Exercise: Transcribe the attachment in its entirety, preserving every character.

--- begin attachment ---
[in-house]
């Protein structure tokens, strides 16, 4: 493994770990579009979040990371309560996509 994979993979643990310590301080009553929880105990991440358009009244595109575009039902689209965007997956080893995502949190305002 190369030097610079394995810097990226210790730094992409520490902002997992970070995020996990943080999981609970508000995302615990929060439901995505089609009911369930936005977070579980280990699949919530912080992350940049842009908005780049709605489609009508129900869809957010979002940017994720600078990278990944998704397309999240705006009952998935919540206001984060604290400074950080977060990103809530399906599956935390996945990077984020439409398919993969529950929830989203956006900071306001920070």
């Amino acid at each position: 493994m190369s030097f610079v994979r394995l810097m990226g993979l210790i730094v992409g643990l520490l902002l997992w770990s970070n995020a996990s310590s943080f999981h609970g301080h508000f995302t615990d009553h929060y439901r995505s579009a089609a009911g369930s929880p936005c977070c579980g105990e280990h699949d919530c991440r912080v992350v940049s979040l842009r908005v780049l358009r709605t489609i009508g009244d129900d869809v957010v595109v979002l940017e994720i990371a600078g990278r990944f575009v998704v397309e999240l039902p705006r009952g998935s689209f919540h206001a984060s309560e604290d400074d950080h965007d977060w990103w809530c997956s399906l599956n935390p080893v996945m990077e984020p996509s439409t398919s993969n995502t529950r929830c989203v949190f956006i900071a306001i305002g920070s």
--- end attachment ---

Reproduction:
[in-house]
């Protein structure tokens, strides 16, 4: 493994770990579009979040990371309560996509 994979993979643990310590301080009553929880105990991440358009009244595109575009039902689209965007997956080893995502949190305002 190369030097610079394995810097990226210790730094992409520490902002997992970070995020996990943080999981609970508000995302615990929060439901995505089609009911369930936005977070579980280990699949919530912080992350940049842009908005780049709605489609009508129900869809957010979002940017994720600078990278990944998704397309999240705006009952998935919540206001984060604290400074950080977060990103809530399906599956935390996945990077984020439409398919993969529950929830989203956006900071306001920070």
């Amino acid at each position: 493994m190369s030097f610079v994979r394995l810097m990226g993979l210790i730094v992409g643990l520490l902002l997992w770990s970070n995020a996990s310590s943080f999981h609970g301080h508000f995302t615990d009553h929060y439901r995505s579009a089609a009911g369930s929880p936005c977070c579980g105990e280990h699949d919530c991440r912080v992350v940049s979040l842009r908005v780049l358009r709605t489609i009508g009244d129900d869809v957010v595109v979002l940017e994720i990371a600078g990278r990944f575009v998704v397309e999240l039902p705006r009952g998935s689209f919540h206001a984060s309560e604290d400074d950080h965007d977060w990103w809530c997956s399906l599956n935390p080893v996945m990077e984020p996509s439409t398919s993969n995502t529950r929830c989203v949190f956006i900071a306001i305002g920070s």